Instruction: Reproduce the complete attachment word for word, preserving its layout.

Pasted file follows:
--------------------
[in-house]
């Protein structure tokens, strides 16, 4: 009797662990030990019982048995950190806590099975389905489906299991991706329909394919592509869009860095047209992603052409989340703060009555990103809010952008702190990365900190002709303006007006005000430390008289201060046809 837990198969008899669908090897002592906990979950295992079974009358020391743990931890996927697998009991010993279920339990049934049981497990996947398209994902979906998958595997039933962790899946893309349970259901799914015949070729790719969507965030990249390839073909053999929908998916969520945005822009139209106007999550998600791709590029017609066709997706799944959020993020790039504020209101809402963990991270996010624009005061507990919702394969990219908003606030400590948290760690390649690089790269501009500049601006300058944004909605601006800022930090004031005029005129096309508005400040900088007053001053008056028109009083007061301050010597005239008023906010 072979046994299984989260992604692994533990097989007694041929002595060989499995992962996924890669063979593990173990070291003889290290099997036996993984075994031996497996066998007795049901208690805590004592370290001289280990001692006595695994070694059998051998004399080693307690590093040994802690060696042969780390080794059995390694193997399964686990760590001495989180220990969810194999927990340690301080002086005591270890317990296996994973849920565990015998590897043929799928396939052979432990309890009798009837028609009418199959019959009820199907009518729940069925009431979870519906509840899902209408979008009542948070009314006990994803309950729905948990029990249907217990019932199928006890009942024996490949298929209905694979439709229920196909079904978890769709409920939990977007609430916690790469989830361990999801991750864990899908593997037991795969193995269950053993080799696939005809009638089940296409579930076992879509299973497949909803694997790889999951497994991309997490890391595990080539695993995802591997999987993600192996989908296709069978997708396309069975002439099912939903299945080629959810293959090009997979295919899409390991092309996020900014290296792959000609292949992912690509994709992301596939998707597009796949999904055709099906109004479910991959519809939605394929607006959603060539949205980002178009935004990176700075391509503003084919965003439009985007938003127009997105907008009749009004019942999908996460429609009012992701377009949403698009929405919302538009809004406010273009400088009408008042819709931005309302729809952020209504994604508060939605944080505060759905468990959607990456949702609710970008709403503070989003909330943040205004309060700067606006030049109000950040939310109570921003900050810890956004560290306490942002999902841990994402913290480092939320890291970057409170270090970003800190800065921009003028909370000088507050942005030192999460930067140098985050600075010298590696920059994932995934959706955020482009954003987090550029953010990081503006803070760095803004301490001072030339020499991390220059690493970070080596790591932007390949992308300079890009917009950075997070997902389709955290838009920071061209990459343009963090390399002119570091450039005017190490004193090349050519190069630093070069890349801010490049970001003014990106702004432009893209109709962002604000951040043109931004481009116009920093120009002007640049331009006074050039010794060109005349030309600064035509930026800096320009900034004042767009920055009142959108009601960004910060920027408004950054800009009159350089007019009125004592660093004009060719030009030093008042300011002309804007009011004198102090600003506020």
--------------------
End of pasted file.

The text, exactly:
[in-house]
């Protein structure tokens, strides 16, 4: 009797662990030990019982048995950190806590099975389905489906299991991706329909394919592509869009860095047209992603052409989340703060009555990103809010952008702190990365900190002709303006007006005000430390008289201060046809 837990198969008899669908090897002592906990979950295992079974009358020391743990931890996927697998009991010993279920339990049934049981497990996947398209994902979906998958595997039933962790899946893309349970259901799914015949070729790719969507965030990249390839073909053999929908998916969520945005822009139209106007999550998600791709590029017609066709997706799944959020993020790039504020209101809402963990991270996010624009005061507990919702394969990219908003606030400590948290760690390649690089790269501009500049601006300058944004909605601006800022930090004031005029005129096309508005400040900088007053001053008056028109009083007061301050010597005239008023906010 072979046994299984989260992604692994533990097989007694041929002595060989499995992962996924890669063979593990173990070291003889290290099997036996993984075994031996497996066998007795049901208690805590004592370290001289280990001692006595695994070694059998051998004399080693307690590093040994802690060696042969780390080794059995390694193997399964686990760590001495989180220990969810194999927990340690301080002086005591270890317990296996994973849920565990015998590897043929799928396939052979432990309890009798009837028609009418199959019959009820199907009518729940069925009431979870519906509840899902209408979008009542948070009314006990994803309950729905948990029990249907217990019932199928006890009942024996490949298929209905694979439709229920196909079904978890769709409920939990977007609430916690790469989830361990999801991750864990899908593997037991795969193995269950053993080799696939005809009638089940296409579930076992879509299973497949909803694997790889999951497994991309997490890391595990080539695993995802591997999987993600192996989908296709069978997708396309069975002439099912939903299945080629959810293959090009997979295919899409390991092309996020900014290296792959000609292949992912690509994709992301596939998707597009796949999904055709099906109004479910991959519809939605394929607006959603060539949205980002178009935004990176700075391509503003084919965003439009985007938003127009997105907008009749009004019942999908996460429609009012992701377009949403698009929405919302538009809004406010273009400088009408008042819709931005309302729809952020209504994604508060939605944080505060759905468990959607990456949702609710970008709403503070989003909330943040205004309060700067606006030049109000950040939310109570921003900050810890956004560290306490942002999902841990994402913290480092939320890291970057409170270090970003800190800065921009003028909370000088507050942005030192999460930067140098985050600075010298590696920059994932995934959706955020482009954003987090550029953010990081503006803070760095803004301490001072030339020499991390220059690493970070080596790591932007390949992308300079890009917009950075997070997902389709955290838009920071061209990459343009963090390399002119570091450039005017190490004193090349050519190069630093070069890349801010490049970001003014990106702004432009893209109709962002604000951040043109931004481009116009920093120009002007640049331009006074050039010794060109005349030309600064035509930026800096320009900034004042767009920055009142959108009601960004910060920027408004950054800009009159350089007019009125004592660093004009060719030009030093008042300011002309804007009011004198102090600003506020």